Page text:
More often than not, they are perfectly fine on the inside.

Banana bread with aquafaba (do it)

This was my first attempt at using aquafaba, a byproduct of cooking chickpeas, as an egg substitute. 

Aquafaba is simply chickpea cooking water. Why use three words, when one will do, someone must have said to themselves. The stuff is basically free if you’re already making chickpeas. You could use the liquid from the canned variety, but since I’m in the habit of periodically batch cooking legumes in the slow cooker, the latter is how I came by mine.

Chickpea cooking water has the gelatinous texture of an egg white, but wouldn’t have the fat content of the yolk. This can make a difference in baking, which is not always as forgiving as straight up cooking, or assembling, or whatever you want to call making bliss balls. Proportions of wet to dry, leavener to flours, even hot to cold can make or break a recipe. So why replace eggs? I asked myself, and my sister did too. I’m not vegan and I love eggs.

Partly curiosity. I love finding ways to reframe and make use of waste materials. I’m also on board with reduce-atarian diets. Other times I just run out of eggs. It’s good to have options, and to be able to cater to a variety of diets.

I attempt to make banana bread with aquafaba as an egg substitute

I’d been planning to make banana bread anyway. Serendipitously, in the same week my bananas turned black and saggy (good), I also made a large batch of chickpeas, and I also had no hen’s eggs. Perfect time for some foodsperimentation, right?

aquafaba banana bread
Not pictured, my crossed fingers.

I riffed on this recipe, skipped the almond meal ’cause I didn’t have any, used a mixture of whole wheat, buckwheat and all purpose flours instead of gluten free (no) and used 3 TBSPs of aquafaba instead of the egg. I also didn’t melt the coconut oil, because that would be another dish and not exactly keeping it to one bowl there Dana…This is me, begging to fail.

All the ingredients went into my well loved Gumtree sourced food processor. Blitzed and poured into a metal baking pan, which in hindsight I would have greased. Baked at 160 ish celsius for 45 minutes. Done.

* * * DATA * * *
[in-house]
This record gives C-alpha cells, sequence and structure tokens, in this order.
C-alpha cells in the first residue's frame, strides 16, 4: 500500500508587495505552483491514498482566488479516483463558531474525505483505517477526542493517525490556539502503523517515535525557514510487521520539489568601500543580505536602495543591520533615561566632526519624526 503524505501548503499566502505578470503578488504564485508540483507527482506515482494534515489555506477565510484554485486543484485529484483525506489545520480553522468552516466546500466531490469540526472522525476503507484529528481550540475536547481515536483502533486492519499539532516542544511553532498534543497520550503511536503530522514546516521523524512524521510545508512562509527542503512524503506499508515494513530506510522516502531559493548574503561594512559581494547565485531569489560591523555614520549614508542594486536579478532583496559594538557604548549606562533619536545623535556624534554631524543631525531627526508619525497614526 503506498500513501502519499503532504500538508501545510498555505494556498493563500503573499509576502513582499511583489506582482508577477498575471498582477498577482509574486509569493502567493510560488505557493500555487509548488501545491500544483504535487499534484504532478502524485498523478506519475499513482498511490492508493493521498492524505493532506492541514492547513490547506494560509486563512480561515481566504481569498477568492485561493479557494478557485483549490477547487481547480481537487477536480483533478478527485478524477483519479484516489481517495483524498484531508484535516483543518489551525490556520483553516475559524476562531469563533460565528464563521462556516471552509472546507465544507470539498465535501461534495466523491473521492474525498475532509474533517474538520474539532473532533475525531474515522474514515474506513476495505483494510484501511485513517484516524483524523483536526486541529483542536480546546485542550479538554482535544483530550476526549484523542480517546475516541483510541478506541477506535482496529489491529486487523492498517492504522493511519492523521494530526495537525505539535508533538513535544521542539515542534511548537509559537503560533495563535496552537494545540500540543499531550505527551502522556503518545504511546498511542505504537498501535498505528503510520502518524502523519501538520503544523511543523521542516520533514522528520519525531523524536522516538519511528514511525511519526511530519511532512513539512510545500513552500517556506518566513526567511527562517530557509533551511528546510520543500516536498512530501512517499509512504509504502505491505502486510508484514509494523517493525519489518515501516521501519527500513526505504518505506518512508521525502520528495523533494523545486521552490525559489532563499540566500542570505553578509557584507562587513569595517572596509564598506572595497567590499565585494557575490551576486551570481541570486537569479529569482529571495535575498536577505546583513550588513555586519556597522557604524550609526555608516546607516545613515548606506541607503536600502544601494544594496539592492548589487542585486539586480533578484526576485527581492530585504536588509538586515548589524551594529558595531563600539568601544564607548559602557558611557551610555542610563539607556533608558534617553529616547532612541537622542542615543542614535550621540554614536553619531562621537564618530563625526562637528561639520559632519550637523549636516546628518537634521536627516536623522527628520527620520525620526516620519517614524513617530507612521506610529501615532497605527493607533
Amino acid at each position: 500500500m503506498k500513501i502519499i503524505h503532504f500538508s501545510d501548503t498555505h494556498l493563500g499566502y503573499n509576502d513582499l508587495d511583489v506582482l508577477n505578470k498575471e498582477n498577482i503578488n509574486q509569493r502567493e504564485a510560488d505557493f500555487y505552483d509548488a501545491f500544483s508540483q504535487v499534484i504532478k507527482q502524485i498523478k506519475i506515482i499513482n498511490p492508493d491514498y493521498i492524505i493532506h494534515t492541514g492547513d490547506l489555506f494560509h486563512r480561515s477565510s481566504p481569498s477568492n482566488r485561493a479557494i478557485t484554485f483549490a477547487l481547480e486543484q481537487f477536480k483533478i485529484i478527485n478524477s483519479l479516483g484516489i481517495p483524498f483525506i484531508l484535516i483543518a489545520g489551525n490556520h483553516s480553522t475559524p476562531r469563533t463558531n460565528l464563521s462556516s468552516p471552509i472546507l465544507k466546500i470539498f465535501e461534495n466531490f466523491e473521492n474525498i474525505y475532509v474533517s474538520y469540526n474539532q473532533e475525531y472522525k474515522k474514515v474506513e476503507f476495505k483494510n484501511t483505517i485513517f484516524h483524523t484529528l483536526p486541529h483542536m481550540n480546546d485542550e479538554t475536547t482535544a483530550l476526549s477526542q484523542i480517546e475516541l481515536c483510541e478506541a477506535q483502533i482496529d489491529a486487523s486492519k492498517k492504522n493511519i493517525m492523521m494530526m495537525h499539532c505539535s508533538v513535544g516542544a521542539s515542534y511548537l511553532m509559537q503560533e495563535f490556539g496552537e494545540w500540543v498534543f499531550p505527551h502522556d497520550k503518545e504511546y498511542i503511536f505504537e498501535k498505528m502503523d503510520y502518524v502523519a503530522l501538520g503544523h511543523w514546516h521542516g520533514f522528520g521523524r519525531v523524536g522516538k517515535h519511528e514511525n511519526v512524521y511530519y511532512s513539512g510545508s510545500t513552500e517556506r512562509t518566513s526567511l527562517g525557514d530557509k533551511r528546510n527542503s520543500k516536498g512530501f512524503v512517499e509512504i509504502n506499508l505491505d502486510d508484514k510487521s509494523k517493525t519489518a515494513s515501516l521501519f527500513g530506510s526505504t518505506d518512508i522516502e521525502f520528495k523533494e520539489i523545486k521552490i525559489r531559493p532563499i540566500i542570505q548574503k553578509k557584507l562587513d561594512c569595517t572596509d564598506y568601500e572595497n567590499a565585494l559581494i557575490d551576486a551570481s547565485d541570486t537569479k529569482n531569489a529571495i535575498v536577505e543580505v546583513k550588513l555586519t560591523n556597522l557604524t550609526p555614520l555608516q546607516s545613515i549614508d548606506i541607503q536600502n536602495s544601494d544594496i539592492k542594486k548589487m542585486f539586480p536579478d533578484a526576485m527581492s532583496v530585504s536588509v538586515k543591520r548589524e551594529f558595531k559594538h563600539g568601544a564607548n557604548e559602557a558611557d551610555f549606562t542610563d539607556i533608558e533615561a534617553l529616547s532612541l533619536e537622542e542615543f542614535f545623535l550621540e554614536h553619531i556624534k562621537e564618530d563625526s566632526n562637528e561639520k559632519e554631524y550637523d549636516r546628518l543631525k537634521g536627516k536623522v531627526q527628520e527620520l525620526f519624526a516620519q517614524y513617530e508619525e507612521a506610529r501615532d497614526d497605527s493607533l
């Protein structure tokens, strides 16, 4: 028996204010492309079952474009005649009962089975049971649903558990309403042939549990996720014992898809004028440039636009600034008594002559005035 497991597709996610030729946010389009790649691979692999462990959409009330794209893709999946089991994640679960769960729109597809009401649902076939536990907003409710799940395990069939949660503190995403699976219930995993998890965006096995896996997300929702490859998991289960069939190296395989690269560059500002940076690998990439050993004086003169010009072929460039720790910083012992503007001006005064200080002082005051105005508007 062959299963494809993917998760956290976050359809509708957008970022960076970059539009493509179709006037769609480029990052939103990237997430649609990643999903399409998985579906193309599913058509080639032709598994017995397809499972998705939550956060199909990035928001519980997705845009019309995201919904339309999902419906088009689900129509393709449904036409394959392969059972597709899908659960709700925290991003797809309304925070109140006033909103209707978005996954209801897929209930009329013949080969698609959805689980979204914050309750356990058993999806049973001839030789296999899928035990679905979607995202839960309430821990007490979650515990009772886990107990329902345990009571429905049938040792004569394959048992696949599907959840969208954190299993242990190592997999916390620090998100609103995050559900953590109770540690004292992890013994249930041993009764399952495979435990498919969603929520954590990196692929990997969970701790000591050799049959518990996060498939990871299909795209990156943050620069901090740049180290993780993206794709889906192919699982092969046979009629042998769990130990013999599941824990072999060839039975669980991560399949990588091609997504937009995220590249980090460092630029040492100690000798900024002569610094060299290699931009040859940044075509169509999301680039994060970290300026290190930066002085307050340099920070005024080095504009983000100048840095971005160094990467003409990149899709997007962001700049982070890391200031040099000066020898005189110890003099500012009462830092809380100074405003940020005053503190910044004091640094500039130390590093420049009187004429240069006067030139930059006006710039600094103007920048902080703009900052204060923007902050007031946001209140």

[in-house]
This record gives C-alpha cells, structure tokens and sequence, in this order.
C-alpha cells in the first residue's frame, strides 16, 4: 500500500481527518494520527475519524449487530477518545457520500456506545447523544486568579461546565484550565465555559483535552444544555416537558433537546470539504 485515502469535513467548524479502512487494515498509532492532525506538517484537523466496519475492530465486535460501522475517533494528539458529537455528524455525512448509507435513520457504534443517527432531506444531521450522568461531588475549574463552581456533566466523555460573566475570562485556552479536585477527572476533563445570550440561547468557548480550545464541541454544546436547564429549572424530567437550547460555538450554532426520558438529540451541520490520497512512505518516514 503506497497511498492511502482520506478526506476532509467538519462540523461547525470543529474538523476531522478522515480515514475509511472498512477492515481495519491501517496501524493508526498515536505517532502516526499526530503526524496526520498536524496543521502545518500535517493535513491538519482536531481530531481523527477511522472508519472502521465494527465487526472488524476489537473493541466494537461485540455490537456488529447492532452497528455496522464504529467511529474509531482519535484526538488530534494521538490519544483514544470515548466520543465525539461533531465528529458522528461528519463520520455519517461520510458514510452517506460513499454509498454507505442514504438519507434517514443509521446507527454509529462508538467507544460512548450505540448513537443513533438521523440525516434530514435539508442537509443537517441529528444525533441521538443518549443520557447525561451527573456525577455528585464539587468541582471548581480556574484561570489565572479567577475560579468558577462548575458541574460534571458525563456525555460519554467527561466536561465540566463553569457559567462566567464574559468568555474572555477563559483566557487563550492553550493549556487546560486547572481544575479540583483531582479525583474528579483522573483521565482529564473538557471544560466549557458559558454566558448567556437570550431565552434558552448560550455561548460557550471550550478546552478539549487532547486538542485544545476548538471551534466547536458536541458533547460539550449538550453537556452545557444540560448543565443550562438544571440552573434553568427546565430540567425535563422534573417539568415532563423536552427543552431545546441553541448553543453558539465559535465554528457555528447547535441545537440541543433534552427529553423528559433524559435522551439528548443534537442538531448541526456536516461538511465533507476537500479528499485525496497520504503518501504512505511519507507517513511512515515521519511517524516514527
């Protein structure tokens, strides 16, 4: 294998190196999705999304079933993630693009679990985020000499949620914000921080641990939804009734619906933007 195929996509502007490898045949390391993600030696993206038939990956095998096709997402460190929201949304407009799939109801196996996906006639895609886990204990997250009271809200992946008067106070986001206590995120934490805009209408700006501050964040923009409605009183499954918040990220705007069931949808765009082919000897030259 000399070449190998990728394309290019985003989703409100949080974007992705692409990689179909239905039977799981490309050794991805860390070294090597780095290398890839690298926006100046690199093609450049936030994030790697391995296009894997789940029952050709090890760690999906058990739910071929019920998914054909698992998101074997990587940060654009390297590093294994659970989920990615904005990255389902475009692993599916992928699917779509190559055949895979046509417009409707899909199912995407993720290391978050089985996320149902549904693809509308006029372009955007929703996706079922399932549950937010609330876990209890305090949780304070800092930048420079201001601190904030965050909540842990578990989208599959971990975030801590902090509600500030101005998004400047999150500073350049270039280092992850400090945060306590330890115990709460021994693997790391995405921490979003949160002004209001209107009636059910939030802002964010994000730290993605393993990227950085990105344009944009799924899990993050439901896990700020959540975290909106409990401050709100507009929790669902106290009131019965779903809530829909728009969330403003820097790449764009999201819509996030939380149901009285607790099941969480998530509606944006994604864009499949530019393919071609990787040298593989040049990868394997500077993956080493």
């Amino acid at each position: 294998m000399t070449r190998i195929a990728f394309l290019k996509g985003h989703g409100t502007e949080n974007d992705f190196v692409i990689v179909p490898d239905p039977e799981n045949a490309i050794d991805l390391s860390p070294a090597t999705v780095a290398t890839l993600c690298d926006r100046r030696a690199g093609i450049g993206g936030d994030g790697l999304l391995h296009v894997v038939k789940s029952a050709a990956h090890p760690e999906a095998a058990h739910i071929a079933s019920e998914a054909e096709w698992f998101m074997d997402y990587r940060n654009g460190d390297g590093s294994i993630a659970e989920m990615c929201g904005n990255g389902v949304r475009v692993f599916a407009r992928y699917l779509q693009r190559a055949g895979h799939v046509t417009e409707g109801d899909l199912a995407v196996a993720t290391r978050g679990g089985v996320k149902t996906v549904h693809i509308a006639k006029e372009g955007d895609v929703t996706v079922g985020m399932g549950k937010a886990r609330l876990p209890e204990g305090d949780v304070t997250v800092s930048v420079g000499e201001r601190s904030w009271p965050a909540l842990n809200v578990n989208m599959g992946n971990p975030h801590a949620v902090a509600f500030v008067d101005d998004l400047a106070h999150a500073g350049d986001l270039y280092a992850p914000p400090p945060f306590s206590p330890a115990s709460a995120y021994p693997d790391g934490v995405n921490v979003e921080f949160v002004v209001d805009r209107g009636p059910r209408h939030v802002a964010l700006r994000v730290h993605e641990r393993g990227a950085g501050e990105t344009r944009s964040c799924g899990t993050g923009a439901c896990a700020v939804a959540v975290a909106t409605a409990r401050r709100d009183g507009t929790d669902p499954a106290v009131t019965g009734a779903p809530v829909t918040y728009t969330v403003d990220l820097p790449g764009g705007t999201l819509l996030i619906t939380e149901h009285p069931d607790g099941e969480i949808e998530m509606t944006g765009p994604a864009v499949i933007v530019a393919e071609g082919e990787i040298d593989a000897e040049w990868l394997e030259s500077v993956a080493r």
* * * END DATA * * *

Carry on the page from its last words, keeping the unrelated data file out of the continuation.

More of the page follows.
The verdict

I was not expecting this to work, but was prepared to eat my failure anyway. I faced no such punishment and was pleasantly surprised to pull a lovely, lightly browned loaf out of the oven.

The end result was moist. Fluffy even.The oats in the recipe added some nice muffiny texture. Sorry if that’s not apparent from my terrible food photography, but I assure you, one could feed this to anyone without apologizing first, or revealing the secret ingredient. It would taste amazing with some fresh local berries tossed into the batter.

It didn’t involve any sort of special equipment or preparation and was made with something I used to toss away. Verdict: Aquafabulous.

Next up with this so far magic ingredient, I’m looking forward to testing an eggless mayonnaise recipe, and maybe a fritter or two. The rest of the chickpea water – there was a lot from the one batch – will go to the freezer in egg sized portions for future use.

Fritter away leftovers with this easy food waste hack

Think of leftovers as a shortcut to a tasty, easy Zero Waste meal. Fritters are one of my favourite ways to use up leftover bits and bobs that might otherwise leave me uninspired. 

In January, post-holiday, I think many people come to the realization that they’ve over-catered, have too much food in the fridge, and little motivation to do anything other than toss it in the bin and start afresh.

Will it fritter?

If you find yourself in this particular situation, I want you to ask yourself this one question: Will it fritter?

Making leftovers into a simple fritter batter makes an easy dinner or breakfast. Many dishes actually taste better after a day or two in the fridge, when flavours have a chance to develop.

The basic fritter method

When making fritters, the amount of batter you’ll make depends on the amount of leftovers, but don’t worry, it’s really easy.

Start by chopping up what you have on hand and placing it in a bowl. You can do this by hand or in a food processor, like I did in this case.

chopped leftovers

Then coat with the flour of your choice – I use chickpea flour (sometimes called besan). Add a pinch of bi carb for leavening and salt to enhance the flavour.

There isn’t a strict measure, just coat and mix. I like to grind a bunch of pepper in to the batter at this point too.

Add one, two, or three eggs and stir in.

Dollop the batter onto a medium hot griddle or a cast iron pan with a bit of seasoning or oil. I like to use the BBQ hotplate during the summer.

Flip once.

Serve with some fresh greens and yogurt or salsa on top.

Here’s where a beautiful shot of the plated fritters would’ve been great. Sorry, I just went ahead and ate them.

Troubleshooting and substitutions

If your fritters don’t hold together on the grill for some reason, just go with it. Scramble them up and call it a hash. Pretend that’s exactly what you meant to do. There are no rules except that you generally want to heat up your leftovers to a safe internal temperature.

If you wanted to make it vegan, you could try a chia or aquafaba egg to replace the real egg (3 parts water to 1 part chia seeds – mix and let the mixture gel a few minutes).

If you’re using chicken’s eggs, why not explore a few surprising things you can do with the shells?

Fritters are easy, Zero Waste, and un-screw-uppable

Fritters are one of the reasons I never worry about too much roasted veg, day old corn, bits of leftover chicken, okara, lentils, quinoa, couscous… or anything else. They are also a good way to use up those last bits of condiments lurking about in your fridge. There are as many possible flavour combinations as you have leftovers.

Embrace those leftovers. Instead of tossing them, go ahead and fritter them away.